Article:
Fluoride. It’s in our toothpaste, the treatments we receive from the dentist and even in the water we drink. But what exactly is fluoride, what does it do for our teeth and how does it work?
What exactly is fluoride?
Fluoride is a naturally occurring mineral that can be found throughout the earth’s crust and environment. Because plants absorb fluoride directly from the groundwater, a small amount of fluoride can be found in our food and water, and also accumulates in the tissues of animals. Fluoride became one of dental science’s best weapons against tooth decay once studies at the beginning of the 20th century found that people who lived in areas with trace elements of fluoride in drinking water were less likely to have imperfections in their teeth.
What does fluoride do to your teeth?
Fluoride is used in the fight against tooth decay and the cavities (or dental caries) that usually accompany it. Which is no small feat, considering the fact that according to a recent study, approximately 91% of American adults have dental caries in permanent teeth.
How does fluoride work?
When you eat foods containing sugars (and starches that eventually turn into sugar) such as candy, soft drinks, cake, raisins and even milk, plaque builds up on your teeth. The bacteria within that plaque produces acids that attack the tooth enamel, causing important minerals to be lost (demineralization), with the final result being tooth decay.
Then when you consume foods with essential minerals such as calcium, and phosphate, these minerals are redeposited to the enamel layer. This same remineralization process is also what happens when your teeth are exposed to the mineral, fluoride. Any remineralization helps to repair and fortify the tooth’s enamel, making it more resistant to cavity-causing tooth decay.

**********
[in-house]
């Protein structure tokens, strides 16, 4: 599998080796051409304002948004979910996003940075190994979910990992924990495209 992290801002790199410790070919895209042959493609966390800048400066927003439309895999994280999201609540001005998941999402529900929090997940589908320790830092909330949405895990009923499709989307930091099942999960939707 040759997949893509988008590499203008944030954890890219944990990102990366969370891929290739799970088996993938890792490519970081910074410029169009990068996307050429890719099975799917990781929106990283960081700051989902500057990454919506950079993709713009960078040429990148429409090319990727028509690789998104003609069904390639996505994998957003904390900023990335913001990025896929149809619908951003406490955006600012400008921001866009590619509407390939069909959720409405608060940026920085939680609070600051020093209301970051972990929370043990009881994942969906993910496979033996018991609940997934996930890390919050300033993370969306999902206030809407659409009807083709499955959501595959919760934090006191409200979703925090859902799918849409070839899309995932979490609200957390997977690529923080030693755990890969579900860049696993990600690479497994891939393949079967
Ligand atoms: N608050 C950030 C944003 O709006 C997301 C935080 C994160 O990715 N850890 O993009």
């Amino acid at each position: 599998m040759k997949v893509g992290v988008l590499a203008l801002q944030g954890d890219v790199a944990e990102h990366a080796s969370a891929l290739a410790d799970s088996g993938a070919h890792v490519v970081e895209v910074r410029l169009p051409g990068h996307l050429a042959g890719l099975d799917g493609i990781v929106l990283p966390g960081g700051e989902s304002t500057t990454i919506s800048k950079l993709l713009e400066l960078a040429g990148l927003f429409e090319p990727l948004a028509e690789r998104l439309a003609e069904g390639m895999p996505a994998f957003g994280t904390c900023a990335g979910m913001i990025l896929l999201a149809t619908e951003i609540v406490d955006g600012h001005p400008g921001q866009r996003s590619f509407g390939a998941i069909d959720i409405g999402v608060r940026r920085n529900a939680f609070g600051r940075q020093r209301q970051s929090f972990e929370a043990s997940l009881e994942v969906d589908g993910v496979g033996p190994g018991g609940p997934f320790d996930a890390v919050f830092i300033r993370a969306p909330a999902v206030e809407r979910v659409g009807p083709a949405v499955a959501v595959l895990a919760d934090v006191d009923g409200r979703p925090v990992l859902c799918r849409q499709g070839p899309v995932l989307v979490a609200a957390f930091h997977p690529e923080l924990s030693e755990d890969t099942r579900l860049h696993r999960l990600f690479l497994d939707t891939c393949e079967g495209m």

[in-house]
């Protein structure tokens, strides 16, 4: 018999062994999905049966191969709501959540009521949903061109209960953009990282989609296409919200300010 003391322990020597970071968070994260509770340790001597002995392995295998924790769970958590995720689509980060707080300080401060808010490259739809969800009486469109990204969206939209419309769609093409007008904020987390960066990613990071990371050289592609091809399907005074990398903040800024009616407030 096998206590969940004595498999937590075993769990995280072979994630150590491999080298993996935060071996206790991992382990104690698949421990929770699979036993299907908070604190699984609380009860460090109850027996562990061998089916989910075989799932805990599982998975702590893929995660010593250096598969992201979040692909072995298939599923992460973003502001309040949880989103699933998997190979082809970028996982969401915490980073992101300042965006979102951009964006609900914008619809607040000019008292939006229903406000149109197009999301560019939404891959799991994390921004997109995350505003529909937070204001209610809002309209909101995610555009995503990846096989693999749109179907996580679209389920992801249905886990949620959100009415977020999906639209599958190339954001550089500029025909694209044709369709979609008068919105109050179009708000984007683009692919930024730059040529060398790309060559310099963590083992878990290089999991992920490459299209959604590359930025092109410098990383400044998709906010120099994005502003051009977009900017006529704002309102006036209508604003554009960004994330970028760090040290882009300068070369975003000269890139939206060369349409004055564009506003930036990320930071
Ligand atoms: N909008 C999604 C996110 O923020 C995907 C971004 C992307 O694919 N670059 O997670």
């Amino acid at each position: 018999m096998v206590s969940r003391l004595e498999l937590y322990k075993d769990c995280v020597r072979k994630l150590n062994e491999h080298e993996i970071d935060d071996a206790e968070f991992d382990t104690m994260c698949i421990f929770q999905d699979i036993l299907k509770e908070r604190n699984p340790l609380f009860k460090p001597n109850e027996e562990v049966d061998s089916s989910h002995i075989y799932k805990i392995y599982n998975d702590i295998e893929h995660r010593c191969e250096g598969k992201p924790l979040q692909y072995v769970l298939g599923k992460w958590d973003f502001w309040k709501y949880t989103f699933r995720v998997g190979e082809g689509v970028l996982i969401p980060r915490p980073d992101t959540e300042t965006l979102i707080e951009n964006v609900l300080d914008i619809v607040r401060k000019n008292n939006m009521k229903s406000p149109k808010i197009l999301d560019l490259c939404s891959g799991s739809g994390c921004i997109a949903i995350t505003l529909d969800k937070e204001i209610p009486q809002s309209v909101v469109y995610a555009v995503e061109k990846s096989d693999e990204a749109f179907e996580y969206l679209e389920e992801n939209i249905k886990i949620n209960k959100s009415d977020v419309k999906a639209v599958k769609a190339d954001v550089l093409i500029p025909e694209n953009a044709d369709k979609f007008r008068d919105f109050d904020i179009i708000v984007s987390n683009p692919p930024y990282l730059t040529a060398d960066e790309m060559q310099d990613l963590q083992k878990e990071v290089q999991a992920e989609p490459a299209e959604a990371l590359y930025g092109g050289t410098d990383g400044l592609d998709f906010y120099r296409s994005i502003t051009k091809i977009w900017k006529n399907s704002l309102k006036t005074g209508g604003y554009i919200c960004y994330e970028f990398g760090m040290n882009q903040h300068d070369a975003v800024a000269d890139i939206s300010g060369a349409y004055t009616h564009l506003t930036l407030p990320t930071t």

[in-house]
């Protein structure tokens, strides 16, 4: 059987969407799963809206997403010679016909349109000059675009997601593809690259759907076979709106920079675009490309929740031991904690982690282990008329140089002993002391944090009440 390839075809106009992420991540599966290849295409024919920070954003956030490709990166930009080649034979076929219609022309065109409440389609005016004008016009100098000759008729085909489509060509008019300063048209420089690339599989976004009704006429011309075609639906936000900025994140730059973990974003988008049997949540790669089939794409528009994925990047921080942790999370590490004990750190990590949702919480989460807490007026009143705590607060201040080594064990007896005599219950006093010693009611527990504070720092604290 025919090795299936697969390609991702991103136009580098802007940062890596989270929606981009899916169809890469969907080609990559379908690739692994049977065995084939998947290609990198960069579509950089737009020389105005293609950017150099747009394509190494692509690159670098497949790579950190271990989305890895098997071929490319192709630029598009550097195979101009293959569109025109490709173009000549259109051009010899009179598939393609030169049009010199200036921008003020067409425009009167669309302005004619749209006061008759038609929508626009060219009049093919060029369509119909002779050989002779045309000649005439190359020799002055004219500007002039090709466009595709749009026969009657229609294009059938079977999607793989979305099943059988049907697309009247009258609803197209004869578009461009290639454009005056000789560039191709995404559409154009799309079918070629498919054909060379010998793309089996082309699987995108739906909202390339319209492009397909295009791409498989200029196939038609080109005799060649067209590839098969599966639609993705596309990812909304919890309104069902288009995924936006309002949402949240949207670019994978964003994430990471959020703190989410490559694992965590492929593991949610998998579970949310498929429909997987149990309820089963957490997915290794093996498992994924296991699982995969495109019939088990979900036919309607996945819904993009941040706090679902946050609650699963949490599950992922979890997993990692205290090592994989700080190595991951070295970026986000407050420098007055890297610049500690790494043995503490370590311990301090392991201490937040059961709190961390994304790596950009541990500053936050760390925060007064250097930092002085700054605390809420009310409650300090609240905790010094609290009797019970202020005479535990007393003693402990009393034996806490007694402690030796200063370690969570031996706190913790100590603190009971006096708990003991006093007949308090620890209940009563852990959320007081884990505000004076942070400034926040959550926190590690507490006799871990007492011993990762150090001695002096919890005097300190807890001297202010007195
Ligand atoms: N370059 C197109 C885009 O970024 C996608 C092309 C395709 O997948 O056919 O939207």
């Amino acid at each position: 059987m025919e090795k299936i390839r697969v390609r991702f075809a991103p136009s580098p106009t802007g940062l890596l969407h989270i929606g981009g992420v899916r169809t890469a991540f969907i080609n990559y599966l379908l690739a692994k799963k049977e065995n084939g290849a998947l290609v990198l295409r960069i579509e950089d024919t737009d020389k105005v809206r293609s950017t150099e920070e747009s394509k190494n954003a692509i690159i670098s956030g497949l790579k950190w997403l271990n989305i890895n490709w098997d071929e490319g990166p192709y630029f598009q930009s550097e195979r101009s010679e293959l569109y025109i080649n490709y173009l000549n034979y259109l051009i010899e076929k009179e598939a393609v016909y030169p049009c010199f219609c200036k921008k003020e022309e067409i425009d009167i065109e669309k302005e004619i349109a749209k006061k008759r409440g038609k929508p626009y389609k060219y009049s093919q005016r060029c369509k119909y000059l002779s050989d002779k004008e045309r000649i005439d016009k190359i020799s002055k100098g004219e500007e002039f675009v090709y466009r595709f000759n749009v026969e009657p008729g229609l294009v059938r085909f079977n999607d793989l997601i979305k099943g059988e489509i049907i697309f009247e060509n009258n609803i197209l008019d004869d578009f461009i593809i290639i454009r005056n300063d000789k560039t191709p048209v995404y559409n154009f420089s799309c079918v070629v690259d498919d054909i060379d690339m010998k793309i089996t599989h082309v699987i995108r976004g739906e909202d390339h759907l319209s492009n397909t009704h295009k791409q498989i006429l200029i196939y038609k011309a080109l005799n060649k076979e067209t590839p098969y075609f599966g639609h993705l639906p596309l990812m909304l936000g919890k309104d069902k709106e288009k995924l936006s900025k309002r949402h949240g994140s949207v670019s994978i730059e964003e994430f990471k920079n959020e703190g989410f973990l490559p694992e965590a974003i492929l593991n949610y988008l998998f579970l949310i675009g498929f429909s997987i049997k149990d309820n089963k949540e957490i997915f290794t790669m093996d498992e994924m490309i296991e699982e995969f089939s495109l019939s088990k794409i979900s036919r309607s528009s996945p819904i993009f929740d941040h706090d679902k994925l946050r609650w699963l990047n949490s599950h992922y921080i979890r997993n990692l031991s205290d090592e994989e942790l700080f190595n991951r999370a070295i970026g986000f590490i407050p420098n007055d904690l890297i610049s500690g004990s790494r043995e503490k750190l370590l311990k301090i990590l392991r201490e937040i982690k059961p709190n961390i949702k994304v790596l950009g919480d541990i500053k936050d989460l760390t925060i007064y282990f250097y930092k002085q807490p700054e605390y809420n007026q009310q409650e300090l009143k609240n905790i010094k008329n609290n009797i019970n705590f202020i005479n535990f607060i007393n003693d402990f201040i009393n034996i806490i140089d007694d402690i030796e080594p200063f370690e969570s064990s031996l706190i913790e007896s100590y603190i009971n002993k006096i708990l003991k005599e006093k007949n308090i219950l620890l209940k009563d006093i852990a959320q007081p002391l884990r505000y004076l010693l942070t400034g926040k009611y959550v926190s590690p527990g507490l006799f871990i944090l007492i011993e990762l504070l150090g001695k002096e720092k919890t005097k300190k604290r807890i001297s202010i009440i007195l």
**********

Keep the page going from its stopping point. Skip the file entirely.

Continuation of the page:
Additionally, fluoride also has the ability to reverse early decay. In children under six, fluoride actually becomes incorporated into permanent teeth as they are developing, making it difficult for acids to demineralize the teeth. Fluoride also helps speed remineralization by keeping acid production at bay and therefore protect teeth that have already emerged in both children and adults.
Where’s the best place to find it?
The importance of fluoride for teeth is clear, but how can you make sure that you’re getting enough of it? If you’re concerned about whether fluoride is working for you, you can ask your dentist for advice, but here are some of the common sources:
Fluoride toothpaste. Brushing your teeth thoroughly twice a day is one of the best ways to combat tooth decay. There is a wide variety of fluoride toothpaste available, containing different amounts of fluoride, with. toothpastes containing 1350-1500 ppm (parts per million) being the most effective.
Fluoride mouth rinses. One way to combat tooth decay is by using fluoride mouth rinses twice a day. Rinses should be used at different times than tooth brushing, as the rinse can wash the fluoride toothpaste off your teeth, thereby reducing its effectiveness.
Fluoride varnish. Fluoride varnish is a highly concentrated form of fluoride that is applied directly to a tooth’s surface by a dentist. It is usually applied once every six months and works by strengthening tooth enamel and making it more resistant to decay.
Community water fluoridation. This is the process of fluoride being added to the water supply at its source. It was first introduced in the U.S. in 1945 and is the most cost-effective way to deliver fluoride to the whole population. Drinking fluoridated water has been found to reduce tooth cavities in adults by about 25%. In fact, community water fluoridation has been so successful in reducing tooth decay that the Centers for Disease Control and Prevention (CDC) named it one of the 10 great public health achievements of the 20th century.
So now that you have a better idea of how fluoride works, and the best places to find it, you can put fluoride to use in fighting tooth decay and strengthening your teeth to maintain a beautiful, healthy smile.
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